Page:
Rémy Cointreau Beats Q3 Sales Forecast, Sees Annual Sales At Low End Of Range

By Reuters
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Rémy Cointreau Beats Q3 Sales Forecast, Sees Annual Sales At Low End Of Range

French spirits maker Rémy Cointreau posted a slightly smaller-than-expected decline in third quarter sales, helped by a sequential improvement in the United States and major de-stocking in China ahead of the Chinese New Year.

However, the maker of Rémy Martin cognac and Cointreau liquor said its annual sales decline would likely be at the lower end of its earlier outlook range of 15% to 20% in the year through March.

Rémy was forced to cut its full-year guidance in October amid falling US sales following a post-COVID boom, while sales growth in China lagged expectations amid a tough economy.

The company reiterated that it did not expect sales to return to growth in the US before financial year 2024/25, and that sales growth would be tempered by a slower than expected economic recovery in post-pandemic China.

Destocking In China

Remy had already flagged sharp destocking in the country in the quarter ahead of the Chinese New Year in February, which chief financial officer Luca Marotta said was temporary.


However, he added that underlying performance in the United States and China - the group's two key markets for coganc - was close to Remy's most cautious scenario.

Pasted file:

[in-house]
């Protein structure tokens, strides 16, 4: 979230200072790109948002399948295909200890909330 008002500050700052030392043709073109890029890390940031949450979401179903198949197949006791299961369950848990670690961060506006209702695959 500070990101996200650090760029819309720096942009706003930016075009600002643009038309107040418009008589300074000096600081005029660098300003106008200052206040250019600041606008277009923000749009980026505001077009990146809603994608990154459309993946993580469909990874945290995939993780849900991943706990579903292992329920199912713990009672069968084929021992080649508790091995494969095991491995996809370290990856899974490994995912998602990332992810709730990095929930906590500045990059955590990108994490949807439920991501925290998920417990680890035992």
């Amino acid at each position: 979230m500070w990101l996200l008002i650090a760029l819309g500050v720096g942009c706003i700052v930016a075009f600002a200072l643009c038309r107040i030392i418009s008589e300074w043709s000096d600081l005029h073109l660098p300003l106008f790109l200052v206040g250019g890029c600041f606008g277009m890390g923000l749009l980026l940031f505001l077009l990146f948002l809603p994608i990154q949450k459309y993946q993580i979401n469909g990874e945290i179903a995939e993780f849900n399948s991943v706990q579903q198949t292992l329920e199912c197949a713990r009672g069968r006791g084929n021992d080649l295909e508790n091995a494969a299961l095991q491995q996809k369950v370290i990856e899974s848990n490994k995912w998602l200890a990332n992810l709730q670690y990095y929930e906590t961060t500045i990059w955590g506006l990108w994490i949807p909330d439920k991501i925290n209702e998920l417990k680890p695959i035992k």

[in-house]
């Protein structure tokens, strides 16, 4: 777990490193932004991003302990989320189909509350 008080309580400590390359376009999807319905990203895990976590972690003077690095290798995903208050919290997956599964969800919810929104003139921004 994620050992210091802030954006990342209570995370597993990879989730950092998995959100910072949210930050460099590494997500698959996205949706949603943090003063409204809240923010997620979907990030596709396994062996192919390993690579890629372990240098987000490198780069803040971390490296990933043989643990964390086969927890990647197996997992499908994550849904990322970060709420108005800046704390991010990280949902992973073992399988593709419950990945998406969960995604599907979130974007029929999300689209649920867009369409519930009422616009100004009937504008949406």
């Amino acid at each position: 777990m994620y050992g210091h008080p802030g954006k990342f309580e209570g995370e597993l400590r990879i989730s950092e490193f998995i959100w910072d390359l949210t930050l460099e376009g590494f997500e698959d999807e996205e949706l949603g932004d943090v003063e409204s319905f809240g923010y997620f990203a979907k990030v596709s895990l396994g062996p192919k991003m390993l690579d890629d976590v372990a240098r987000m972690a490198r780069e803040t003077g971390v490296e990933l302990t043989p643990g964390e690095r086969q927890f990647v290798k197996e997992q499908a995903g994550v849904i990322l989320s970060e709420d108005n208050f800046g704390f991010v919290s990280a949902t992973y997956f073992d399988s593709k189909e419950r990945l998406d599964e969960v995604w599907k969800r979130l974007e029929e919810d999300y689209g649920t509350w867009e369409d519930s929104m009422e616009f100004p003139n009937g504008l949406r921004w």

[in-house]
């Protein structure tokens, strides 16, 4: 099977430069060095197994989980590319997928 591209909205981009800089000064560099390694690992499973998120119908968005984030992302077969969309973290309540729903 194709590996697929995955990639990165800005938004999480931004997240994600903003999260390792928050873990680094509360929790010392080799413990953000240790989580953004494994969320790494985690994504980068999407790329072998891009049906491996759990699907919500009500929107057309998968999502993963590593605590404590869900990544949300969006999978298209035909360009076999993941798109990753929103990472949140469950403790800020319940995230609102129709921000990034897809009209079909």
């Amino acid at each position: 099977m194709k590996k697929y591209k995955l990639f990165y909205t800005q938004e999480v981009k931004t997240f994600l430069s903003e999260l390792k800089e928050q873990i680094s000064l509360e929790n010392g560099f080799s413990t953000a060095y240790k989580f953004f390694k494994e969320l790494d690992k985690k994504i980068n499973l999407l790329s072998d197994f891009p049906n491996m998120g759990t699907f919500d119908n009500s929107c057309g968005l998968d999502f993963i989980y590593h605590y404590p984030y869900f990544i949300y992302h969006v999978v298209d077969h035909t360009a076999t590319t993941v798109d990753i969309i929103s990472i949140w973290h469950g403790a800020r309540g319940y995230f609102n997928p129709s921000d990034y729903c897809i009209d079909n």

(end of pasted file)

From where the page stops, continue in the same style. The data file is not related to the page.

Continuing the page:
Jefferies analyst Edward Mundy said in a note that "key questions" remained about the duration of destocking in China and a return to normality in the United States, but the improvement and reiteration of guidance was well-received.

Performance Highlights

The company said its sales dropped by 23.5% on an organic basis to €319.9 million ($346.7 million) in the third quarter, which covers the important Christmas season, ahead of analysts' expectations of €318.6 million in a company-compiled consensus.

Its Europe, Middle East and Africa (EMEA) region saw a sharp decline in the quarter due to a combined impact of unfavourable phasing and inflation curbing consumption. Remy said annual sales growth in the region would also be moderated by the persistently high inflation.


Sales of cognac, which makes up a large portion of Remy's revenue, were down 33.9% in the quarter at €197.1 million, versus €194.0 million expected by analysts.

Rémy's Liqueurs & Spirits division reported quarterly organic growth of 4.3%, driven by good momentum and positive phasing effect in the United States.

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